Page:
2.5
of two observations

9
Sampling Distribution of the
Mean

Also,
Expected value of the population =
(1 + 2 + 3)/3 = 2

Expected value of the sample mean =
(1.5 + 2 + 2.5)/3 = 2

10
The Central Limit Theorem

 If a random sample is drawn from any
population, the sampling distribution of the
sample mean is approximately normal for a
sufficiently large sample size.
 The larger the sample size, the more closely
the sampling distribution of x will resemble a
normal distribution.

11
Sampling Distribution of the Sample
Mean

1. m x  m x
x
2
2.  
2
x
n
3. If x is normal, x is normal. If x is nonnormal
x is approximately normally distribute d for
sufficient ly large sample size.

12
Sampling Distribution of the
Sample Mean
 Example 9.1
   The amount of soda pop in each bottle is normally
distributed with a mean of 32.2 ounces and a
standard deviation of .3 ounces.
   Find the probability that a bottle bought by a
customer will contain more than 32 ounces.
   Solution
0.7486
 The random variable X is the
amount of soda in a bottle.
x  m 32  32.2
P( x  32)  P(                  )
x      .3         x = 32 m = 32.2
 P( z  .67)  0.7486                       13
Sampling Distribution of the
Sample Mean
 Find the probability that a carton of four bottles will
have a mean of more than 32 ounces of soda per
bottle.
 Solution
   Define the random variable as the mean amount of soda per
bottle.
x  m 32  32.2
P( x  32)  P(                  )                        0.9082
x    .3 4
 P( z  1.33)  0.9082
0.7486
x = 32
x  32 m = 32.2
m x  32.2         14
Sampling Distribution of the
Sample Mean
 Example 9.2
   Dean’s claim: The average weekly income of
\$600.
   Suppose the distribution of weekly income has a
standard deviation of \$100. What is the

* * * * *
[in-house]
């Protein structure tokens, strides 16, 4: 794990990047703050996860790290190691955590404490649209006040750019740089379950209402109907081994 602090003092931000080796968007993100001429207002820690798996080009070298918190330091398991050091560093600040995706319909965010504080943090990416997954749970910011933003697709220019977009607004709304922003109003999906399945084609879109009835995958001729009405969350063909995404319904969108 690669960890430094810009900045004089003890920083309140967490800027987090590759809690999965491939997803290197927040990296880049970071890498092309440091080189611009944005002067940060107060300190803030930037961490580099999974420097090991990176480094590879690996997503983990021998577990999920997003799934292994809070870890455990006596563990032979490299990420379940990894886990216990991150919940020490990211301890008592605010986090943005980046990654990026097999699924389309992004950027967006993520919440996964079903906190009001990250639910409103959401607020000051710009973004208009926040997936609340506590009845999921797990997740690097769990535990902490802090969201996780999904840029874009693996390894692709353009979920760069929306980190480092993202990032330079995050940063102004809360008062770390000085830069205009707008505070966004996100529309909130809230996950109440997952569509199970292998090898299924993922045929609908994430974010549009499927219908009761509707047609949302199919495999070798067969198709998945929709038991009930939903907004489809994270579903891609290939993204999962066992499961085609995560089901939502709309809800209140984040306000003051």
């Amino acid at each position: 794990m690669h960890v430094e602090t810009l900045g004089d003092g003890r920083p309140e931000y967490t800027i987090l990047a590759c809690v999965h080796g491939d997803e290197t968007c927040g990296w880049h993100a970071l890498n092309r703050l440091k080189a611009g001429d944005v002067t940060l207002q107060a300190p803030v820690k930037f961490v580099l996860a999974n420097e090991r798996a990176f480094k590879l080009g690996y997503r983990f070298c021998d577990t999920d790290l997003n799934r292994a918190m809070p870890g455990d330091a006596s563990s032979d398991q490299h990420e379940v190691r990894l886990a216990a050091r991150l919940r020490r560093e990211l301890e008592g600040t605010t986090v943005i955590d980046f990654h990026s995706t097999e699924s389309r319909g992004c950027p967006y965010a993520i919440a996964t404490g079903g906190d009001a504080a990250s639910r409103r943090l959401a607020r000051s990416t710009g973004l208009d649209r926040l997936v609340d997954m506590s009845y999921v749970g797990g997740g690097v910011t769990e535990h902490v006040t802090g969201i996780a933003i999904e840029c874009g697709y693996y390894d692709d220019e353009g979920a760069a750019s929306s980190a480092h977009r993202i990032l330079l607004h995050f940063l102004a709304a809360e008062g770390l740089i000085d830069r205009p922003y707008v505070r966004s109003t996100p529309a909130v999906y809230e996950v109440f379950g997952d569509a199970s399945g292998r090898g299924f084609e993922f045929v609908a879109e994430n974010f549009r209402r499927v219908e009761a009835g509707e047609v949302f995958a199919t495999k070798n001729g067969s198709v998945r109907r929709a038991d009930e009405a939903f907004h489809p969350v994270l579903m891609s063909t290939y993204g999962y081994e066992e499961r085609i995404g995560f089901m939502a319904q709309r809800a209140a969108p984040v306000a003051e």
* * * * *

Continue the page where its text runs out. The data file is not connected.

probability that 25 randomly selected graduates
have an average weekly income of less than
\$550?
   Solution                   x  m 550  600
P( x  550)  P(                  )
x     100 25
 P( z  2.5)  0.0062      15
Sampling Distribution of the Sample
Mean

 Example 9.2– continued
an average weekly income of \$550, what would
you conclude about the validity of the claim that
the average weekly income is 600?
   Solution
   With m = 600 the probability of observing a sample mean
as low as 550 is very small (0.0062). The claim that the
mean weekly income is \$600 is probably unjustified.
   It will be more reasonable to assume that m is smaller
than \$600, because then a sample mean of \$550
becomes more probable.

16
Using Sampling Distributions for
Inference
 To make inference about population parameters we use
sampling distributions (as in Example 9.2).
 The symmetry of the normal distribution along with the
sample distribution of the mean lead to:
xm
P( 1.96  z  1.96 )  .95, or P( 1.96         1.96 )  .95
 n
- Z.025     Z.025
This can be written as
                  
P( 1.96     x  m  1.96     )  .95
n                  n
which become
                 
P(m  1.96      x  m  1.96    )  .95
n                 n
17
Using Sampling Distributions for
Inference

Standard normal distribution Z         Normal distribution of    x
100                  100
P(600  1.96        x  600  1.96     )  .95
25                   25

.95
.95
.025                           .025 .025                                        .025

Z                                                 x
-1.96    0    -1.96                     
100      m             
m600 Pm600 9696 100
m  1..96
P(600  196                (  1. 1.
n
25                     n 25
18
Using Sampling Distributions for
Inference

100                  100
P(600  1.96      x  600  1.96     )  .95
25                   25
Which reduces to P(560.8  x  639.2)  .95

 Conclusion
 There is 95% chance that the sample mean

falls within the interval [560.8, 639.2] if the
population mean is 600.
 Since the sample mean was 550, the

population mean is probably not 600.
19
9.3 Sampling Distribution of
a Proportion

 The parameter of interest for nominal data
is the proportion of times a particular
outcome (success) occurs.
 To estimate the population proportion ‘p’